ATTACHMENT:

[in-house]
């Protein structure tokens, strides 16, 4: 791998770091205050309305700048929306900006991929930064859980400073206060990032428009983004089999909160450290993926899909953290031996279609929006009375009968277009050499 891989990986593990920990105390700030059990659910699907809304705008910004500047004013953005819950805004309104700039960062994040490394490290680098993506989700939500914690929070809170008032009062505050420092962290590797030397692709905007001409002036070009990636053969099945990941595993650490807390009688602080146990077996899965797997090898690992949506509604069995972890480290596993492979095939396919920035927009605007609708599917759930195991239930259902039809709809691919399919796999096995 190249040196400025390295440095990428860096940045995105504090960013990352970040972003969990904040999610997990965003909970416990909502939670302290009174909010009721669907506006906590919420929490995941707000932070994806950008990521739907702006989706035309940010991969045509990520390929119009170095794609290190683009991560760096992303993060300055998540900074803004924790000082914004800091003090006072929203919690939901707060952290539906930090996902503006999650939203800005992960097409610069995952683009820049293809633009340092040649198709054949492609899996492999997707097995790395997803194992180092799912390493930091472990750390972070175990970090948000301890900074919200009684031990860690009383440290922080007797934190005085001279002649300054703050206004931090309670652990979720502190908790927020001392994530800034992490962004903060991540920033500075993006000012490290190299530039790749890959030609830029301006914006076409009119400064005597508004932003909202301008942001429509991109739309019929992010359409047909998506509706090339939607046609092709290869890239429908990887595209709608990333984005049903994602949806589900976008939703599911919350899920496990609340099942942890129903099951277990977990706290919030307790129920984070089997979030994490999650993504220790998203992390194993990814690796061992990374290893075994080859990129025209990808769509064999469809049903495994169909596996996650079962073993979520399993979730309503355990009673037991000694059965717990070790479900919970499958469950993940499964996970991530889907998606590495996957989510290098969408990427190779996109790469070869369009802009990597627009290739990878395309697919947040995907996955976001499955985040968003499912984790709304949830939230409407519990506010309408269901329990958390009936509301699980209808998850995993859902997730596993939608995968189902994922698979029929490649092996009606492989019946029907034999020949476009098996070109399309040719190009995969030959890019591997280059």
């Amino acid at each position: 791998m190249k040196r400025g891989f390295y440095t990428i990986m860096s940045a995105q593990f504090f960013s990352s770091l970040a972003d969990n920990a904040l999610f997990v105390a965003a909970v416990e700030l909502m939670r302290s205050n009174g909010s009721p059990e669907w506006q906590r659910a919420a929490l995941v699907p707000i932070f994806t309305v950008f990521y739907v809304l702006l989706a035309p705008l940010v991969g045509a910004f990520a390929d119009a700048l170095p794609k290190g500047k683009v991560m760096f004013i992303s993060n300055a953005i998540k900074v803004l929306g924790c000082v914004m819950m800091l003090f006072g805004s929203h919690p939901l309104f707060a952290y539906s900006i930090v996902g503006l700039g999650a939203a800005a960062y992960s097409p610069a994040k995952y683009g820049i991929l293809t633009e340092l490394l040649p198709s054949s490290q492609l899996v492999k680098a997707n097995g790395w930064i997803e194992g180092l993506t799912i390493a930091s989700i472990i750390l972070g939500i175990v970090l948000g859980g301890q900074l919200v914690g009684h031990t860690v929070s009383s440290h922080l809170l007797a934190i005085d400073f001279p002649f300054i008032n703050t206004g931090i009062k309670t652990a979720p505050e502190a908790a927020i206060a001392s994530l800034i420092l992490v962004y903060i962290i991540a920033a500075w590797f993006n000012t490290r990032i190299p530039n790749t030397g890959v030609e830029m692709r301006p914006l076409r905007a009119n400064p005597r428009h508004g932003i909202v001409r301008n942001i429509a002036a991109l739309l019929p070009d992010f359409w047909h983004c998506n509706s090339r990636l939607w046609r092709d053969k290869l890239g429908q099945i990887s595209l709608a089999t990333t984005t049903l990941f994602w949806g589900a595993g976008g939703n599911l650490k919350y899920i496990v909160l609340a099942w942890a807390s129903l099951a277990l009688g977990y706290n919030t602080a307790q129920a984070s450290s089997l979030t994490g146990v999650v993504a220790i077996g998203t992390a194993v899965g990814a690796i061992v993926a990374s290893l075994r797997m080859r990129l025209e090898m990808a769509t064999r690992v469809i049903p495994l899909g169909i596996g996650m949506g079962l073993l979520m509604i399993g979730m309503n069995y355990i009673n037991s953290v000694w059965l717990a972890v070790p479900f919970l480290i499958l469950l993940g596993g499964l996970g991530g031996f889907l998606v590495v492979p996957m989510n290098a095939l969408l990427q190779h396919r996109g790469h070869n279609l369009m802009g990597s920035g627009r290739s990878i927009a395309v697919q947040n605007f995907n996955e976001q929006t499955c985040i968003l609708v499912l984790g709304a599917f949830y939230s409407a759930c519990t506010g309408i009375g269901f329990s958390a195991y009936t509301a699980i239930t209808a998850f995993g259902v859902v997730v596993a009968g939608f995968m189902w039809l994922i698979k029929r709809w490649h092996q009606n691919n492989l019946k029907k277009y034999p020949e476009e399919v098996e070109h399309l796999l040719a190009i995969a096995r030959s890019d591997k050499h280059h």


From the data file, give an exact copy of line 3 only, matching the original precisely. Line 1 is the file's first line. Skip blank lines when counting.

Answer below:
């Amino acid at each position: 791998m190249k040196r400025g891989f390295y440095t990428i990986m860096s940045a995105q593990f504090f960013s990352s770091l970040a972003d969990n920990a904040l999610f997990v105390a965003a909970v416990e700030l909502m939670r302290s205050n009174g909010s009721p059990e669907w506006q906590r659910a919420a929490l995941v699907p707000i932070f994806t309305v950008f990521y739907v809304l702006l989706a035309p705008l940010v991969g045509a910004f990520a390929d119009a700048l170095p794609k290190g500047k683009v991560m760096f004013i992303s993060n300055a953005i998540k900074v803004l929306g924790c000082v914004m819950m800091l003090f006072g805004s929203h919690p939901l309104f707060a952290y539906s900006i930090v996902g503006l700039g999650a939203a800005a960062y992960s097409p610069a994040k995952y683009g820049i991929l293809t633009e340092l490394l040649p198709s054949s490290q492609l899996v492999k680098a997707n097995g790395w930064i997803e194992g180092l993506t799912i390493a930091s989700i472990i750390l972070g939500i175990v970090l948000g859980g301890q900074l919200v914690g009684h031990t860690v929070s009383s440290h922080l809170l007797a934190i005085d400073f001279p002649f300054i008032n703050t206004g931090i009062k309670t652990a979720p505050e502190a908790a927020i206060a001392s994530l800034i420092l992490v962004y903060i962290i991540a920033a500075w590797f993006n000012t490290r990032i190299p530039n790749t030397g890959v030609e830029m692709r301006p914006l076409r905007a009119n400064p005597r428009h508004g932003i909202v001409r301008n942001i429509a002036a991109l739309l019929p070009d992010f359409w047909h983004c998506n509706s090339r990636l939607w046609r092709d053969k290869l890239g429908q099945i990887s595209l709608a089999t990333t984005t049903l990941f994602w949806g589900a595993g976008g939703n599911l650490k919350y899920i496990v909160l609340a099942w942890a807390s129903l099951a277990l009688g977990y706290n919030t602080a307790q129920a984070s450290s089997l979030t994490g146990v999650v993504a220790i077996g998203t992390a194993v899965g990814a690796i061992v993926a990374s290893l075994r797997m080859r990129l025209e090898m990808a769509t064999r690992v469809i049903p495994l899909g169909i596996g996650m949506g079962l073993l979520m509604i399993g979730m309503n069995y355990i009673n037991s953290v000694w059965l717990a972890v070790p479900f919970l480290i499958l469950l993940g596993g499964l996970g991530g031996f889907l998606v590495v492979p996957m989510n290098a095939l969408l990427q190779h396919r996109g790469h070869n279609l369009m802009g990597s920035g627009r290739s990878i927009a395309v697919q947040n605007f995907n996955e976001q929006t499955c985040i968003l609708v499912l984790g709304a599917f949830y939230s409407a759930c519990t506010g309408i009375g269901f329990s958390a195991y009936t509301a699980i239930t209808a998850f995993g259902v859902v997730v596993a009968g939608f995968m189902w039809l994922i698979k029929r709809w490649h092996q009606n691919n492989l019946k029907k277009y034999p020949e476009e399919v098996e070109h399309l796999l040719a190009i995969a096995r030959s890019d591997k050499h280059h």